It’s no surprise that your health is front of mind during the coronavirus pandemic. Even the tiniest cough or moment of breathlessness can have you reaching for your thermometer to check if you’re experiencing symptoms of Covid-19.
It’s also understandable to be concerned and anxious about any regular or intermittent pain you’re feeling, or to monitor any aches or twinges. You’ll feel the need to make sure they’re escalating or causing you distress. Checking in on yourself daily – both emotionally and physically – is all part of self-care.
If you have a background of illness and underlying health issues, then it will be part of your daily life that you will be super alert to any minute changes to how you’re feeling.
However, what does it mean if that interest and concern about your health becomes overwhelming or obsessive? What if your anxiety around any health issue (Covid or otherwise) is increasing to an uncomfortable level, where you are constantly fretting and checking for signs of illness in your body – or doing internet searches on your symptoms and working yourself up with fear as to what your prognosis might be.
It may help to know and understand what constitutes health anxiety. The manual psychiatrists use to diagnose mental health disorders is DSM-5. Health anxiety, as defined by the DSM-5, is ‘illness anxiety disorder’.
There are certain criteria you would need to fulfil before being diagnosed with this condition.
Illness anxiety disorder means that you have…
- A preoccupation with having or acquiring a serious illness.
- No somatic symptoms – or mild ones, if any. If another medical condition is present, or there is a high risk for developing a medical condition (e.g., strong family history is present), the preoccupation is clearly excessive or disproportionate.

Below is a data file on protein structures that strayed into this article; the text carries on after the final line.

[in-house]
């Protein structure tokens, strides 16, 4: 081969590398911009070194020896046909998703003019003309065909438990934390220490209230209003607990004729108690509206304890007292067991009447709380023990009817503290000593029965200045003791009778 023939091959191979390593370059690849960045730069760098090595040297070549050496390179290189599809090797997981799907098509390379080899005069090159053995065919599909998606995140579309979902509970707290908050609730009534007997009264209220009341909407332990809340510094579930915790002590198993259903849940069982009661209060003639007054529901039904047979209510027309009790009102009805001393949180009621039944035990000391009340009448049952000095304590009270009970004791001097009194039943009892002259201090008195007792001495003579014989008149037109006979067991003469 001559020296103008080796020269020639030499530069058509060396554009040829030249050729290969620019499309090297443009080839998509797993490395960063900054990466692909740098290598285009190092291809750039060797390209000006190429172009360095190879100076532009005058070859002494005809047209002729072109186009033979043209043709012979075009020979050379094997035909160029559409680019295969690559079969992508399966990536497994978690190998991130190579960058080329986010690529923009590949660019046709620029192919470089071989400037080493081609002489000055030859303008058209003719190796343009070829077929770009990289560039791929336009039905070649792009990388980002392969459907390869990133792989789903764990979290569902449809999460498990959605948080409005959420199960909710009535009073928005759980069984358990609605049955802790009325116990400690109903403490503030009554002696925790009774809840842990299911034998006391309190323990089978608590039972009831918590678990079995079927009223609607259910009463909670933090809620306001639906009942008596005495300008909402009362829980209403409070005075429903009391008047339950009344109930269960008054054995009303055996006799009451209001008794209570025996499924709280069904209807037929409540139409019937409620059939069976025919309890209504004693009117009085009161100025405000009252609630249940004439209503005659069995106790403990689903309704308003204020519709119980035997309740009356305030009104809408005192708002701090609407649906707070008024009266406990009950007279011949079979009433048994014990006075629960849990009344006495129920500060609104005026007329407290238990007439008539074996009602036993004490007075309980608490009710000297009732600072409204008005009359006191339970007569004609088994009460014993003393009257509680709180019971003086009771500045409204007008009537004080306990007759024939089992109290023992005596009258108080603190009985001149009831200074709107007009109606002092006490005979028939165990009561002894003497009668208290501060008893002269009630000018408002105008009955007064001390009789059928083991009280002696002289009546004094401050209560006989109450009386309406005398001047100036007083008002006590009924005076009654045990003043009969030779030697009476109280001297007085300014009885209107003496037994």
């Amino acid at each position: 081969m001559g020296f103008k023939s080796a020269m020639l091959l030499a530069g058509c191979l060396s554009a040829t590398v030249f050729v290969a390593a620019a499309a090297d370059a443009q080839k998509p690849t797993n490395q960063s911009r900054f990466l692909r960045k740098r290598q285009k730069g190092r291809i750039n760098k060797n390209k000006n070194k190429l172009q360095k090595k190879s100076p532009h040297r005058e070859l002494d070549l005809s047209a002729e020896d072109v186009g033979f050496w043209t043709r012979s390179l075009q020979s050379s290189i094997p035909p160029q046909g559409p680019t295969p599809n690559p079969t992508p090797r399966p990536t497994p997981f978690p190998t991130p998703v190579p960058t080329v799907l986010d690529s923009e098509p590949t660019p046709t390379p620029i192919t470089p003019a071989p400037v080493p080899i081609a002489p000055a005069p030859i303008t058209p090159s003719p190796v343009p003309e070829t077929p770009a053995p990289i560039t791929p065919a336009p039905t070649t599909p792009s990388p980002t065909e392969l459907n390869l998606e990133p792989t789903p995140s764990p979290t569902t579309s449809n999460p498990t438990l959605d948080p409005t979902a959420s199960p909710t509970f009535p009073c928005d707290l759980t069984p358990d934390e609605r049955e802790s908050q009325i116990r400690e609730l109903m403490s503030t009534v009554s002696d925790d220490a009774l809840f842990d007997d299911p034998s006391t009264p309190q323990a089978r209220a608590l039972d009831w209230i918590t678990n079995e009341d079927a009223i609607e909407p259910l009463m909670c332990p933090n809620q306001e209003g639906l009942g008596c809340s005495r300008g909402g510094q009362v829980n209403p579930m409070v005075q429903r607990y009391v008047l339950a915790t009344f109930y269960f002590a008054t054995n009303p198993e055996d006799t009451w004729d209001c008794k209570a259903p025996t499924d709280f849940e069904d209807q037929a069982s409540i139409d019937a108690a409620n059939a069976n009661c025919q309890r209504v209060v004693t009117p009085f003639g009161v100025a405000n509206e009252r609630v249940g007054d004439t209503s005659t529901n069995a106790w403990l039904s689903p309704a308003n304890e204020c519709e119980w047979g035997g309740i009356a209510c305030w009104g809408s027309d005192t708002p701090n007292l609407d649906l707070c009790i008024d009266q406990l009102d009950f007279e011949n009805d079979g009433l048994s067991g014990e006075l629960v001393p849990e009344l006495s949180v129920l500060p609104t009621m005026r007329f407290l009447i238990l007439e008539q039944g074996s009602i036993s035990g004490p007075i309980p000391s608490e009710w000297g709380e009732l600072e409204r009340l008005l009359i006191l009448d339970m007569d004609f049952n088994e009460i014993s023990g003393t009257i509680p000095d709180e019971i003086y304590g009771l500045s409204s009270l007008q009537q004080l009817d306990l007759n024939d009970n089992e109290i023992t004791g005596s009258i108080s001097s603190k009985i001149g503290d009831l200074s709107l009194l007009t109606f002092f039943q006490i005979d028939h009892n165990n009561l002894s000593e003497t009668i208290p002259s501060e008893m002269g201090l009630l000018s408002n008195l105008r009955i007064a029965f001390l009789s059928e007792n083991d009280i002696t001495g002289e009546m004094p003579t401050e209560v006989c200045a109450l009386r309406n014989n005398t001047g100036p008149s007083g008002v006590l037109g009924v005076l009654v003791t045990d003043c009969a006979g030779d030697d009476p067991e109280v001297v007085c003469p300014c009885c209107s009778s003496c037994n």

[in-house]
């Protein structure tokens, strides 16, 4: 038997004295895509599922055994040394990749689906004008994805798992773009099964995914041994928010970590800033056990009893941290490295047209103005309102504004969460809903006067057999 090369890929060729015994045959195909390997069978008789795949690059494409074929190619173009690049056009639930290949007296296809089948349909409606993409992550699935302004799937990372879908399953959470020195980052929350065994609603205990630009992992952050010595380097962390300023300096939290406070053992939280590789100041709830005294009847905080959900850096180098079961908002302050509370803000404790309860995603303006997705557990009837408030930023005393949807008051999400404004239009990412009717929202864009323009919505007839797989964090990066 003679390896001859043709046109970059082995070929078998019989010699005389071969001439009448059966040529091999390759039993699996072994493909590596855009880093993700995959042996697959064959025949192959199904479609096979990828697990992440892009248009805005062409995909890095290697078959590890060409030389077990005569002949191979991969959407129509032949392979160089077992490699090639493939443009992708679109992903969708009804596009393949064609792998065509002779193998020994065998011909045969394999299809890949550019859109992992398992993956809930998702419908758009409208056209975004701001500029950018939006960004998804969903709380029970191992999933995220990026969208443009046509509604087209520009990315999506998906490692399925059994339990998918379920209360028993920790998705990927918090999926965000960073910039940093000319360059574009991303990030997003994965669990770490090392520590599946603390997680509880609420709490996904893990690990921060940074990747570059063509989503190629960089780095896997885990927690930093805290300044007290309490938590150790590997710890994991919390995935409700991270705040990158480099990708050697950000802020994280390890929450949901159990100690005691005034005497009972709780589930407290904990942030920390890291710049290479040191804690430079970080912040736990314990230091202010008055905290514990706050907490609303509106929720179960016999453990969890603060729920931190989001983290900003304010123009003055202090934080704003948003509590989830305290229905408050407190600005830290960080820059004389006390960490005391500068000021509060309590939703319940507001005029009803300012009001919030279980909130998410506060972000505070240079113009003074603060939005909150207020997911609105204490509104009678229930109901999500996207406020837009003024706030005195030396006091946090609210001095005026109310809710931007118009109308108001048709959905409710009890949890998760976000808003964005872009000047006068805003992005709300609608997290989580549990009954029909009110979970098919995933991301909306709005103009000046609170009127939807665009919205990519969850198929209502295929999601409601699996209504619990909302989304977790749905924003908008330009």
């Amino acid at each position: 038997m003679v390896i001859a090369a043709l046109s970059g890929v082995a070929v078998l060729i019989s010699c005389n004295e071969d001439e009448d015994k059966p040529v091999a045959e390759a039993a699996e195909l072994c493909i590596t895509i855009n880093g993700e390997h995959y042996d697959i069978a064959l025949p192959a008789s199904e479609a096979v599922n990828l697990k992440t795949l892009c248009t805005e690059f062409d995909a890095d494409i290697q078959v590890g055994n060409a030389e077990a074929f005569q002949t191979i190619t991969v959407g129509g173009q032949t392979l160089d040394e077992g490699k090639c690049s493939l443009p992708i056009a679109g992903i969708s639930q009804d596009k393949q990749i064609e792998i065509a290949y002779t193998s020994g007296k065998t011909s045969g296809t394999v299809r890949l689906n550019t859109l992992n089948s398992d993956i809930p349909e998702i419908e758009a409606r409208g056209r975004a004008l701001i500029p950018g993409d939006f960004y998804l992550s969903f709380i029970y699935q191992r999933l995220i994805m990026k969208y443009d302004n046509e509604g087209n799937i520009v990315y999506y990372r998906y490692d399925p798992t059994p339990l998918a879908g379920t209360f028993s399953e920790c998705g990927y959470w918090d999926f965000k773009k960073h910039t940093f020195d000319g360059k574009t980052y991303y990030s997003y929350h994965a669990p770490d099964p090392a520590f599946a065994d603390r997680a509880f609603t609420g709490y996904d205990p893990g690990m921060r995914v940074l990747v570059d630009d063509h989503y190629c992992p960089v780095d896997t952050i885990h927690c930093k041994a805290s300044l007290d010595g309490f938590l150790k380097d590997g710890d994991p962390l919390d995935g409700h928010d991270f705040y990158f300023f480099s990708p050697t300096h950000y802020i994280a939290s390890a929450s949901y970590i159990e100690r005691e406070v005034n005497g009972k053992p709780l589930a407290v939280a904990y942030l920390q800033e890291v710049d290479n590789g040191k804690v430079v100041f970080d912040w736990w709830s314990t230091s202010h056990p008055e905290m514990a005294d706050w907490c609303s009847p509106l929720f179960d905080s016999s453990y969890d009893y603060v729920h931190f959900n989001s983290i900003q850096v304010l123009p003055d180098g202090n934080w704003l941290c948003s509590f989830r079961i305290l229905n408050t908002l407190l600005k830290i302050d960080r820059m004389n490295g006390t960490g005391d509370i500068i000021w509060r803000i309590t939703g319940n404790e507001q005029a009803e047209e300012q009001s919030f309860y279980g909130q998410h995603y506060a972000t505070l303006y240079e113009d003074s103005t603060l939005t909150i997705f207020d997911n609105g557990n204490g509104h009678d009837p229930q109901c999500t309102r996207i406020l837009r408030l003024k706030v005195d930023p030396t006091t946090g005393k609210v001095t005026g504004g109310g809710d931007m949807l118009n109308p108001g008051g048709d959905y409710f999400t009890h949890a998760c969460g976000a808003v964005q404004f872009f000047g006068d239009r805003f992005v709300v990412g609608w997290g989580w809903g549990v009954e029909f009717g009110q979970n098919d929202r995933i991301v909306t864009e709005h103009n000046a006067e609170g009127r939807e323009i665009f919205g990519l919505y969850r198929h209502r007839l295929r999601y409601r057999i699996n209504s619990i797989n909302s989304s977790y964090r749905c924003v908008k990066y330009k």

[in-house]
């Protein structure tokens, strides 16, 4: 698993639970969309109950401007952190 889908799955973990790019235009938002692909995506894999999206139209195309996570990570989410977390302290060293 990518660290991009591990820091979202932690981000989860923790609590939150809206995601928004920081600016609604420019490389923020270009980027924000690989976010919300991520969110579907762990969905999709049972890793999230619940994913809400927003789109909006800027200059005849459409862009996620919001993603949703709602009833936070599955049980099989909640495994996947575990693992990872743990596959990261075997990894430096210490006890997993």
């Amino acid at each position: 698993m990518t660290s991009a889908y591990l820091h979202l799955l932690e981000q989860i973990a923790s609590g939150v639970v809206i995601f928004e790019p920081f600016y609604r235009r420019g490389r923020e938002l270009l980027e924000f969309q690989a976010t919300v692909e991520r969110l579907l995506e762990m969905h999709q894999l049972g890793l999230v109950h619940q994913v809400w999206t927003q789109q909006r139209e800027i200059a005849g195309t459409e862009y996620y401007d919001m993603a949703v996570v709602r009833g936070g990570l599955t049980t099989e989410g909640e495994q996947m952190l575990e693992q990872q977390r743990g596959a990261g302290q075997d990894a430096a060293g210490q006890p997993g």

- A high level of anxiety about health, and you are easily alarmed about your health status (perhaps becoming hypervigilant).
- Excessive health-related behaviours, including repeatedly checking your body for signs of illness in an obsessive and/or compulsive way.
- Maladaptive avoidance behaviours (avoiding doctor appointments and hospitals).
- Been preoccupied with illness for at least six months, but the specific illness you fear may have changed over that period of time.
- Your preoccupation with illness is not better explained by another significant mental disorder.
There is also the concern to identify and specify whether you are a:
Care-seeking type: This involves frequent medical care, including regular visits to the GP, and undergoing tests and procedures.
Care-avoidant type: You rarely use medical care.
If you identify with some or all of the symptoms above then you may want to speak to your doctor, rather than just thinking that it’s ‘all in your head’. Treatment for illness anxiety disorder can be through medication and/or therapy.
If you are concerned about becoming overly anxious about your health then do reach out for help. Call 020 8673 4545 or email email@example.com and we will match you with a therapist who can help.